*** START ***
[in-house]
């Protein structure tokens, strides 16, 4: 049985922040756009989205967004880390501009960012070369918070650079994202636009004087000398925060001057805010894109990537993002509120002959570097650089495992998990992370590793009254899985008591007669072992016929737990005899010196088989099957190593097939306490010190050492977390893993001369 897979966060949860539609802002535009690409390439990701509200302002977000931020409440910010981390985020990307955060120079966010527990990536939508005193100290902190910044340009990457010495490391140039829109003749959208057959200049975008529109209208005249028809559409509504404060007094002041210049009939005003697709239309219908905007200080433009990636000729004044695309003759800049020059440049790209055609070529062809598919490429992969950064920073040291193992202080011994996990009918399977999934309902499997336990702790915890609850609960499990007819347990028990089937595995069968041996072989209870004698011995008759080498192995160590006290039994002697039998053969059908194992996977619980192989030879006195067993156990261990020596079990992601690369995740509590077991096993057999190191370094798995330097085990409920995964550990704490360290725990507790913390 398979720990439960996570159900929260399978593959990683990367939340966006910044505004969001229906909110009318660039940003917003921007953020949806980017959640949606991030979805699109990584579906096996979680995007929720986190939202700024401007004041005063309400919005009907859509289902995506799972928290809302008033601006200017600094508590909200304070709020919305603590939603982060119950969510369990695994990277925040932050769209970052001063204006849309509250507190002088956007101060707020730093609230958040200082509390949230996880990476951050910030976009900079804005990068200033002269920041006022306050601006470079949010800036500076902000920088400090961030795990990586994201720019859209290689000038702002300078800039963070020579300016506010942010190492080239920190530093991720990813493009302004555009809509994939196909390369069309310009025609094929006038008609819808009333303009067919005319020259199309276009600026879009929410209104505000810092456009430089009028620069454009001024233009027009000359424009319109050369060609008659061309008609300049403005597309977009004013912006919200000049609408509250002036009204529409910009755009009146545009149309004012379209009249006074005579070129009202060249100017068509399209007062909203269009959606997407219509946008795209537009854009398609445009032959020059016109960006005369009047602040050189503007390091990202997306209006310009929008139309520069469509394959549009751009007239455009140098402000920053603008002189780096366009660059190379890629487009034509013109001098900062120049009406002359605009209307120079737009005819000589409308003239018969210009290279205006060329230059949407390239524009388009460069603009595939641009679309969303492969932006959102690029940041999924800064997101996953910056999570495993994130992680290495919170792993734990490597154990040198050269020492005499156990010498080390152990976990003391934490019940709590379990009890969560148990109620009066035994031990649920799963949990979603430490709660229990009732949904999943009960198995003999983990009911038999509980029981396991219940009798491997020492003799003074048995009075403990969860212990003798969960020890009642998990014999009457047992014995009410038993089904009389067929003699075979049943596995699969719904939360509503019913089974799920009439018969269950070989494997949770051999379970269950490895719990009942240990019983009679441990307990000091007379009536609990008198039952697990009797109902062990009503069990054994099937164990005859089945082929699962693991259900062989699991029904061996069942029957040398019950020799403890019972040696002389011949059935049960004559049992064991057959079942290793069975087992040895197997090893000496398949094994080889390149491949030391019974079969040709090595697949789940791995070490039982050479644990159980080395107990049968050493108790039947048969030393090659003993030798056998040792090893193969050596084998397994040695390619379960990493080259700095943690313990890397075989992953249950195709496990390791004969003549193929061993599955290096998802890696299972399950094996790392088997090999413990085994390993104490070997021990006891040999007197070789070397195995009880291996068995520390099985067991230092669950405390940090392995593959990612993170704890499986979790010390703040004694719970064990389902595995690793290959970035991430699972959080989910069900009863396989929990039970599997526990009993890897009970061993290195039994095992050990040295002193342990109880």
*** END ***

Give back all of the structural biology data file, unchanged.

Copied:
[in-house]
């Protein structure tokens, strides 16, 4: 049985922040756009989205967004880390501009960012070369918070650079994202636009004087000398925060001057805010894109990537993002509120002959570097650089495992998990992370590793009254899985008591007669072992016929737990005899010196088989099957190593097939306490010190050492977390893993001369 897979966060949860539609802002535009690409390439990701509200302002977000931020409440910010981390985020990307955060120079966010527990990536939508005193100290902190910044340009990457010495490391140039829109003749959208057959200049975008529109209208005249028809559409509504404060007094002041210049009939005003697709239309219908905007200080433009990636000729004044695309003759800049020059440049790209055609070529062809598919490429992969950064920073040291193992202080011994996990009918399977999934309902499997336990702790915890609850609960499990007819347990028990089937595995069968041996072989209870004698011995008759080498192995160590006290039994002697039998053969059908194992996977619980192989030879006195067993156990261990020596079990992601690369995740509590077991096993057999190191370094798995330097085990409920995964550990704490360290725990507790913390 398979720990439960996570159900929260399978593959990683990367939340966006910044505004969001229906909110009318660039940003917003921007953020949806980017959640949606991030979805699109990584579906096996979680995007929720986190939202700024401007004041005063309400919005009907859509289902995506799972928290809302008033601006200017600094508590909200304070709020919305603590939603982060119950969510369990695994990277925040932050769209970052001063204006849309509250507190002088956007101060707020730093609230958040200082509390949230996880990476951050910030976009900079804005990068200033002269920041006022306050601006470079949010800036500076902000920088400090961030795990990586994201720019859209290689000038702002300078800039963070020579300016506010942010190492080239920190530093991720990813493009302004555009809509994939196909390369069309310009025609094929006038008609819808009333303009067919005319020259199309276009600026879009929410209104505000810092456009430089009028620069454009001024233009027009000359424009319109050369060609008659061309008609300049403005597309977009004013912006919200000049609408509250002036009204529409910009755009009146545009149309004012379209009249006074005579070129009202060249100017068509399209007062909203269009959606997407219509946008795209537009854009398609445009032959020059016109960006005369009047602040050189503007390091990202997306209006310009929008139309520069469509394959549009751009007239455009140098402000920053603008002189780096366009660059190379890629487009034509013109001098900062120049009406002359605009209307120079737009005819000589409308003239018969210009290279205006060329230059949407390239524009388009460069603009595939641009679309969303492969932006959102690029940041999924800064997101996953910056999570495993994130992680290495919170792993734990490597154990040198050269020492005499156990010498080390152990976990003391934490019940709590379990009890969560148990109620009066035994031990649920799963949990979603430490709660229990009732949904999943009960198995003999983990009911038999509980029981396991219940009798491997020492003799003074048995009075403990969860212990003798969960020890009642998990014999009457047992014995009410038993089904009389067929003699075979049943596995699969719904939360509503019913089974799920009439018969269950070989494997949770051999379970269950490895719990009942240990019983009679441990307990000091007379009536609990008198039952697990009797109902062990009503069990054994099937164990005859089945082929699962693991259900062989699991029904061996069942029957040398019950020799403890019972040696002389011949059935049960004559049992064991057959079942290793069975087992040895197997090893000496398949094994080889390149491949030391019974079969040709090595697949789940791995070490039982050479644990159980080395107990049968050493108790039947048969030393090659003993030798056998040792090893193969050596084998397994040695390619379960990493080259700095943690313990890397075989992953249950195709496990390791004969003549193929061993599955290096998802890696299972399950094996790392088997090999413990085994390993104490070997021990006891040999007197070789070397195995009880291996068995520390099985067991230092669950405390940090392995593959990612993170704890499986979790010390703040004694719970064990389902595995690793290959970035991430699972959080989910069900009863396989929990039970599997526990009993890897009970061993290195039994095992050990040295002193342990109880």